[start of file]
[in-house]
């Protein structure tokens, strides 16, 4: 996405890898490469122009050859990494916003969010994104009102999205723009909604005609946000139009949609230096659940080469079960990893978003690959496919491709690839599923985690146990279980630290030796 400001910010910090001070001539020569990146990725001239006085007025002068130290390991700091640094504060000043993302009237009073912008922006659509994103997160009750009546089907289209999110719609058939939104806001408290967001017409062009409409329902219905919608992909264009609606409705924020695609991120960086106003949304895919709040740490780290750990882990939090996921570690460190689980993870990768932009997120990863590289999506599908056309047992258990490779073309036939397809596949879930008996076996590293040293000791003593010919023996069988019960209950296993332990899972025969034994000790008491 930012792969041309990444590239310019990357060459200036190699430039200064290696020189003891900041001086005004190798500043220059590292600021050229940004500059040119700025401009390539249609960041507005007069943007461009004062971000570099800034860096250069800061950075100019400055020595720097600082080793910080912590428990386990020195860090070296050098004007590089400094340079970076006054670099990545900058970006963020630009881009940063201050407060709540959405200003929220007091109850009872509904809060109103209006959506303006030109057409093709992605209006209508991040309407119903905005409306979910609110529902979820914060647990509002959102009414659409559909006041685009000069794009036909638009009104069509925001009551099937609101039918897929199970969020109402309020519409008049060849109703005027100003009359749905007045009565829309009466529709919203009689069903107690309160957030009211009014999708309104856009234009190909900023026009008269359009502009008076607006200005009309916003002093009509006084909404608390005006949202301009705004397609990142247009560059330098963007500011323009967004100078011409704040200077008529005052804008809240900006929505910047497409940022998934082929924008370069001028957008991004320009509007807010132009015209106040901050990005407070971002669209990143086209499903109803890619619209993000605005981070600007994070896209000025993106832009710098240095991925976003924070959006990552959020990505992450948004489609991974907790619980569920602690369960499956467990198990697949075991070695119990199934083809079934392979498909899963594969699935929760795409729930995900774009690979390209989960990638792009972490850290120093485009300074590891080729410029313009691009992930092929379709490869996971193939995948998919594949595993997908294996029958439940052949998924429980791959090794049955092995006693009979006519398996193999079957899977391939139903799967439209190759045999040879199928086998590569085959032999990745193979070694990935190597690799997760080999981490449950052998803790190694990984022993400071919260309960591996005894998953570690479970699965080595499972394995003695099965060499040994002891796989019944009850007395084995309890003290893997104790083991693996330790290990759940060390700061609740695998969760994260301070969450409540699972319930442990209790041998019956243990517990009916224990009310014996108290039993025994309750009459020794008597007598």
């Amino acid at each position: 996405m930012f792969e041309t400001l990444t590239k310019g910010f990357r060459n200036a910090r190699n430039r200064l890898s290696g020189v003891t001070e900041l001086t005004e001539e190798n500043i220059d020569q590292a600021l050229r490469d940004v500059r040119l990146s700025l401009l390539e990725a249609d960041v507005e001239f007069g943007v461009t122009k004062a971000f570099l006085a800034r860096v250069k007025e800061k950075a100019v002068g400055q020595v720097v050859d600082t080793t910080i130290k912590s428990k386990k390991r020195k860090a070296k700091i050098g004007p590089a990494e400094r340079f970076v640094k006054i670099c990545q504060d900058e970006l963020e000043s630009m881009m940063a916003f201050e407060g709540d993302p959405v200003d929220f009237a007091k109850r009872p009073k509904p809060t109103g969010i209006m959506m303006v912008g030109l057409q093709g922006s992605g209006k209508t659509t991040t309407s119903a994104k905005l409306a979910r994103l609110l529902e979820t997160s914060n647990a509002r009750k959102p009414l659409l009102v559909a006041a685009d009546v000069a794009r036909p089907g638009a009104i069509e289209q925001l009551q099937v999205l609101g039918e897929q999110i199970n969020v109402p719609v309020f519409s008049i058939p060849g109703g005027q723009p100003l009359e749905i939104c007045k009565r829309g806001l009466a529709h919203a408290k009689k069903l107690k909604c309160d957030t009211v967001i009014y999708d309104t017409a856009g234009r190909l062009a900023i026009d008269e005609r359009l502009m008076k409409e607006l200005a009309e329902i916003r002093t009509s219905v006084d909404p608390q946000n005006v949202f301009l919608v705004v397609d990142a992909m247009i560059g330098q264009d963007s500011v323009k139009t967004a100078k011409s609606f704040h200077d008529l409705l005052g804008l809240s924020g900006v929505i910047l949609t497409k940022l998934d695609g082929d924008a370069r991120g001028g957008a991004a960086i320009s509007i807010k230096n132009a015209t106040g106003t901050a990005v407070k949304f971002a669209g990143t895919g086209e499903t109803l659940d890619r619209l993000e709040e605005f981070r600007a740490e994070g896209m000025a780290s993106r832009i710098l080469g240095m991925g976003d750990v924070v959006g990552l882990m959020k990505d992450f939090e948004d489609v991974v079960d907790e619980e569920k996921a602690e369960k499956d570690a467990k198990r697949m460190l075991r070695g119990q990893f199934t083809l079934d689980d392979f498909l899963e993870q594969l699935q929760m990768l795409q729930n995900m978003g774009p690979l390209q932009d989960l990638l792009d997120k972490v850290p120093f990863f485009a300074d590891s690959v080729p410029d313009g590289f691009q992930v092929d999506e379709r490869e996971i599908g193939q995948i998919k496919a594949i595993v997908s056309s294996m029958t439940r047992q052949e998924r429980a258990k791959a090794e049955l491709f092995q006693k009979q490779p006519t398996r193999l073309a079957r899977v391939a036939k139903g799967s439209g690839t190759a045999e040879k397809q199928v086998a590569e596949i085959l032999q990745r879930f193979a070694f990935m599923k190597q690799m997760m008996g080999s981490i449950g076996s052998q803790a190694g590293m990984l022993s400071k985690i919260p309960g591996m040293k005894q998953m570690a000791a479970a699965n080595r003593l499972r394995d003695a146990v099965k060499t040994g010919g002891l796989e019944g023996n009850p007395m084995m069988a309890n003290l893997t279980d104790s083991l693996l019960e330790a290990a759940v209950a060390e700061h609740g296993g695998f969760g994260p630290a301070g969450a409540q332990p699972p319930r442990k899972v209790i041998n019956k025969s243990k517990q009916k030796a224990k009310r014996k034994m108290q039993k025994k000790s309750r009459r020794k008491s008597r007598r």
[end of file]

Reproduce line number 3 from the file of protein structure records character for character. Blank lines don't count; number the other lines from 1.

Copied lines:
């Amino acid at each position: 996405m930012f792969e041309t400001l990444t590239k310019g910010f990357r060459n200036a910090r190699n430039r200064l890898s290696g020189v003891t001070e900041l001086t005004e001539e190798n500043i220059d020569q590292a600021l050229r490469d940004v500059r040119l990146s700025l401009l390539e990725a249609d960041v507005e001239f007069g943007v461009t122009k004062a971000f570099l006085a800034r860096v250069k007025e800061k950075a100019v002068g400055q020595v720097v050859d600082t080793t910080i130290k912590s428990k386990k390991r020195k860090a070296k700091i050098g004007p590089a990494e400094r340079f970076v640094k006054i670099c990545q504060d900058e970006l963020e000043s630009m881009m940063a916003f201050e407060g709540d993302p959405v200003d929220f009237a007091k109850r009872p009073k509904p809060t109103g969010i209006m959506m303006v912008g030109l057409q093709g922006s992605g209006k209508t659509t991040t309407s119903a994104k905005l409306a979910r994103l609110l529902e979820t997160s914060n647990a509002r009750k959102p009414l659409l009102v559909a006041a685009d009546v000069a794009r036909p089907g638009a009104i069509e289209q925001l009551q099937v999205l609101g039918e897929q999110i199970n969020v109402p719609v309020f519409s008049i058939p060849g109703g005027q723009p100003l009359e749905i939104c007045k009565r829309g806001l009466a529709h919203a408290k009689k069903l107690k909604c309160d957030t009211v967001i009014y999708d309104t017409a856009g234009r190909l062009a900023i026009d008269e005609r359009l502009m008076k409409e607006l200005a009309e329902i916003r002093t009509s219905v006084d909404p608390q946000n005006v949202f301009l919608v705004v397609d990142a992909m247009i560059g330098q264009d963007s500011v323009k139009t967004a100078k011409s609606f704040h200077d008529l409705l005052g804008l809240s924020g900006v929505i910047l949609t497409k940022l998934d695609g082929d924008a370069r991120g001028g957008a991004a960086i320009s509007i807010k230096n132009a015209t106040g106003t901050a990005v407070k949304f971002a669209g990143t895919g086209e499903t109803l659940d890619r619209l993000e709040e605005f981070r600007a740490e994070g896209m000025a780290s993106r832009i710098l080469g240095m991925g976003d750990v924070v959006g990552l882990m959020k990505d992450f939090e948004d489609v991974v079960d907790e619980e569920k996921a602690e369960k499956d570690a467990k198990r697949m460190l075991r070695g119990q990893f199934t083809l079934d689980d392979f498909l899963e993870q594969l699935q929760m990768l795409q729930n995900m978003g774009p690979l390209q932009d989960l990638l792009d997120k972490v850290p120093f990863f485009a300074d590891s690959v080729p410029d313009g590289f691009q992930v092929d999506e379709r490869e996971i599908g193939q995948i998919k496919a594949i595993v997908s056309s294996m029958t439940r047992q052949e998924r429980a258990k791959a090794e049955l491709f092995q006693k009979q490779p006519t398996r193999l073309a079957r899977v391939a036939k139903g799967s439209g690839t190759a045999e040879k397809q199928v086998a590569e596949i085959l032999q990745r879930f193979a070694f990935m599923k190597q690799m997760m008996g080999s981490i449950g076996s052998q803790a190694g590293m990984l022993s400071k985690i919260p309960g591996m040293k005894q998953m570690a000791a479970a699965n080595r003593l499972r394995d003695a146990v099965k060499t040994g010919g002891l796989e019944g023996n009850p007395m084995m069988a309890n003290l893997t279980d104790s083991l693996l019960e330790a290990a759940v209950a060390e700061h609740g296993g695998f969760g994260p630290a301070g969450a409540q332990p699972p319930r442990k899972v209790i041998n019956k025969s243990k517990q009916k030796a224990k009310r014996k034994m108290q039993k025994k000790s309750r009459r020794k008491s008597r007598r």